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Research and community outreach led by Assistant Professor of Environmental Studies Theresa Ong helps farmers adopt sustainable agricultural practices.
As a biology major in college, Theresa Ong recognized that the study of conservation sometimes disconnects people from nature.
"Research in the lab can separate people from the natural world," says Ong, an assistant professor of environmental studies. "I discovered that food systems were a great place to develop research with direct applications to people, and where we can be part of the solution, rather than just the reason why environmental issues exist."
Food plays a central role in everyone's life, making it a great "vehicle for education," Ong says.
An agroecologist, Ong studies agricultural systems to understand how complex interactions between the environment, organisms, and people influence food production and ecosystem stability. For example, a study she led in 2022 found that urban gardens with rare plants attract unique species of pollinators—including bee and bird species. Human management of gardens and farms can have direct impacts on organisms living in them.
This summer, Ong has been researching the design of agroforestry systems with undergraduate and graduate students at the Organic Farm. Three miles north of the Dartmouth campus, the farm was created by students in 1996, inspired by an environmental studies capstone class project in 1991. Since then, the O Farm has grown into a hub for hands-on and interdisciplinary learning.
"We're interested in how agroforestry systems can help farmers transition to more sustainable practices effectively," Ong says.
The Northeast Agroforestry Transition Hub
Among their many environmental benefits, trees mitigate the effects of flooding and droughts. Forests can soak up excess rainwater and release water in dry seasons.
The Northeast Agroforestry Transition Hub, a project the Ong lab runs with support from the USDA's Sustainable Agriculture Research and Education program, fosters sustainable agroforestry practices in the region. The hub collaborates with groups of farmers who are recruited through local listservs, partners, and outreach.
Kristin Jovanelly, a graduate student in the Ecology, Evolution, Environment, and Society program, coordinates the program.
"Each cohort participates in a series of workshops with local partners, receives site visits and assessments, and engages in farmer-to-farmer networks, including a new public online design and monitoring platform. Through these different interactions, we work with farmers to co-develop ecologically informed agroforestry plans that support their management objectives and promote climate resilience."
Many partner organizations help provide educational programming, including East Hill Tree Farm, the National Agroforestry Center, White River Natural Conservation District, Northeast Forest Farming Coalition, Yellow Bud Tree Farm, White River Partnership, Sterling College, University of New Hampshire, University of Vermont, Dairy Grazing Apprenticeship, Interlace Commons, Hanover Co-Op, and the Environmental Leadership and Training Initiative at the Yale School of the Environment.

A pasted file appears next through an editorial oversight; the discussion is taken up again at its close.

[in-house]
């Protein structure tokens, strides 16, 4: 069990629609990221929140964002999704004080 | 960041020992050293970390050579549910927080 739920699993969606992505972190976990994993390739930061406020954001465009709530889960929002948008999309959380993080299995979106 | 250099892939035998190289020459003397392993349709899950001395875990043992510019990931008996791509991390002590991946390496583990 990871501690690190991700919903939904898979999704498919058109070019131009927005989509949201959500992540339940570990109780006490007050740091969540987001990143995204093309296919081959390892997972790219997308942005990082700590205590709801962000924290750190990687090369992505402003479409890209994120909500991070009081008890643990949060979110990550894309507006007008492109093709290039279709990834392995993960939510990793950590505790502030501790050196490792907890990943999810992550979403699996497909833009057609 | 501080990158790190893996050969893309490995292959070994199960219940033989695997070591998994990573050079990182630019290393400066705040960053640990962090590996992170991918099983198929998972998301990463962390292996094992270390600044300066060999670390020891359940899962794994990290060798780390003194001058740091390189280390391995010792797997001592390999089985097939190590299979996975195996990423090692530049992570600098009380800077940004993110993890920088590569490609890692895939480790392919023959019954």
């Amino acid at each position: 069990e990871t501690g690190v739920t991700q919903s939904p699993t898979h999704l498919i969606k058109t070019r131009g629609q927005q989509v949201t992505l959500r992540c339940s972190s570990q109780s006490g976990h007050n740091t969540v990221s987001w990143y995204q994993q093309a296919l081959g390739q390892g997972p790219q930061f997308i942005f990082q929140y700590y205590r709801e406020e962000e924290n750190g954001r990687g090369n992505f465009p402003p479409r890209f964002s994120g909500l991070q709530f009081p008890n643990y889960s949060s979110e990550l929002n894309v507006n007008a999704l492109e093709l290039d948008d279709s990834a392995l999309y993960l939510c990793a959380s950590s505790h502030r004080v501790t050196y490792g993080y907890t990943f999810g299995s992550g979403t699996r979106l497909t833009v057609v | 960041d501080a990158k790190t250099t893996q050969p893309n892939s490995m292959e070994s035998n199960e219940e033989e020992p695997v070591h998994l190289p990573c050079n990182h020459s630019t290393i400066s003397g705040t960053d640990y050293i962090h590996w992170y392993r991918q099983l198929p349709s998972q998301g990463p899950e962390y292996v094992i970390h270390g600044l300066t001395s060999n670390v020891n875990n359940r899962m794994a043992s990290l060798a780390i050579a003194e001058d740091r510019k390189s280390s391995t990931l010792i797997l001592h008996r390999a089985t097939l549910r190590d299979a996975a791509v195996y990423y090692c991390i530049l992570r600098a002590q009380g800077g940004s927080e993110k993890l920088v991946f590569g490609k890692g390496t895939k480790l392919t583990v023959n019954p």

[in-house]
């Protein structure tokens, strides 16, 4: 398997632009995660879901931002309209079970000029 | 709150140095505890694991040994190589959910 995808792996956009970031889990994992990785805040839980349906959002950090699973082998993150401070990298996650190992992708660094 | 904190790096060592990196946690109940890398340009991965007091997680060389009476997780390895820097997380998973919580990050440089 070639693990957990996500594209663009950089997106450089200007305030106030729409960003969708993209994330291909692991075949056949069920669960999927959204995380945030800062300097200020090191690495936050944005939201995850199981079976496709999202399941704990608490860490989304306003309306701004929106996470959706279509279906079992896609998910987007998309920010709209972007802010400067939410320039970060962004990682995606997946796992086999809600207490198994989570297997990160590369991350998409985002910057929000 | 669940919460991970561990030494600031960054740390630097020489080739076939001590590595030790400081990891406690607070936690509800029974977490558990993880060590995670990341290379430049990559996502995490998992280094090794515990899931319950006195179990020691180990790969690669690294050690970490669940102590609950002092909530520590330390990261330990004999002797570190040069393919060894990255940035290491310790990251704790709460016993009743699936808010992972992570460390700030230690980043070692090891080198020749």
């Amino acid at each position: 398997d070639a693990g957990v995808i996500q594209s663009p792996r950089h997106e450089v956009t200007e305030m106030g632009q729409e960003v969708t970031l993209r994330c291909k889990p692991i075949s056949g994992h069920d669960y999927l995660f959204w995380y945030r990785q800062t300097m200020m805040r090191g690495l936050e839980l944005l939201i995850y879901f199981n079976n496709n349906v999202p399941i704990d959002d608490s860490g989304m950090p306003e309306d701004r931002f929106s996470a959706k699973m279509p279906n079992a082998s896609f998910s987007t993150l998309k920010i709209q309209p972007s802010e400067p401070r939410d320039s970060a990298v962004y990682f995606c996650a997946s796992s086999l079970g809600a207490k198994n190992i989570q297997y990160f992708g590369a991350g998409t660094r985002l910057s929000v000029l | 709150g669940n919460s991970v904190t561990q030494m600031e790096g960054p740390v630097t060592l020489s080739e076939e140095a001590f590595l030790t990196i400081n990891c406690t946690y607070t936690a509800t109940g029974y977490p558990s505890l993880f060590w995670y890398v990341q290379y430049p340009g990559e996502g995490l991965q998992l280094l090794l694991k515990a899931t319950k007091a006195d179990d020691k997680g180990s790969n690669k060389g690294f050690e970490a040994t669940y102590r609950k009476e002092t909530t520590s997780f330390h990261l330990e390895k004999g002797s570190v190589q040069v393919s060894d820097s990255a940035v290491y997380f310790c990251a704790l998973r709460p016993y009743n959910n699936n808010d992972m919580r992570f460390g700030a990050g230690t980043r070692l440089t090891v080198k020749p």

In addition to the classes and co-designed plan, farmers receive free, locally adapted trees that the Ong lab grows at the Organic Farm, as well as support in planting.
Since the project kicked off in 2021, the hub has helped 18 farmers across the region build agroforestry plans. An additional 70 people have audited or taken part in various educational programming.
Collaboration with farmers enables the Ong lab to investigate and contribute to a growing body of literature on agricultural adaptations to climate change.
"Farming practices are adopted based on balancing many—often imminent and conflicting—needs with external conditions," Jovanelly says. "Transitioning even a small or marginal portion of their operation to an agroforestry system involves a level of risk and depends on each farmer's independent hierarchy of values and motivations as well as farmers' available capital."
The USDA grant also supports the Ong lab in working with farmers across the region to understand the culture of tree planting, management, and protection in the Upper Valley.
"Through interviews and soil sampling of forested areas on farms, I am exploring how farmers interact with trees to build resilience into their operations," Jovanelly says. "This work investigates the role of trees on farms, and highlights ways that farmers, researchers, foresters, and other stakeholders can work together to bolster forest health and agricultural productivity in an era of global change."
Sustainable agriculture in your garden
Students at the O farm learn how to replicate sustainable agricultural practices in their own gardens and green spaces.
For individuals looking to adopt more sustainable practices in their own gardens, Ong suggests starting with nitrogen-fixing plants like beans, which are hardy and thrive in various soil conditions.
Since organic agriculture prohibits the use of chemical inputs, including pesticides, the O Farm utilizes tarp coverings and cover crops. For weed management in smaller areas, Ong recommends the "lasagna method," which involves alternating layers of cardboard and compost.
As for managing excessive water in this era of extreme weather, Ong offers a simple solution: plant more trees.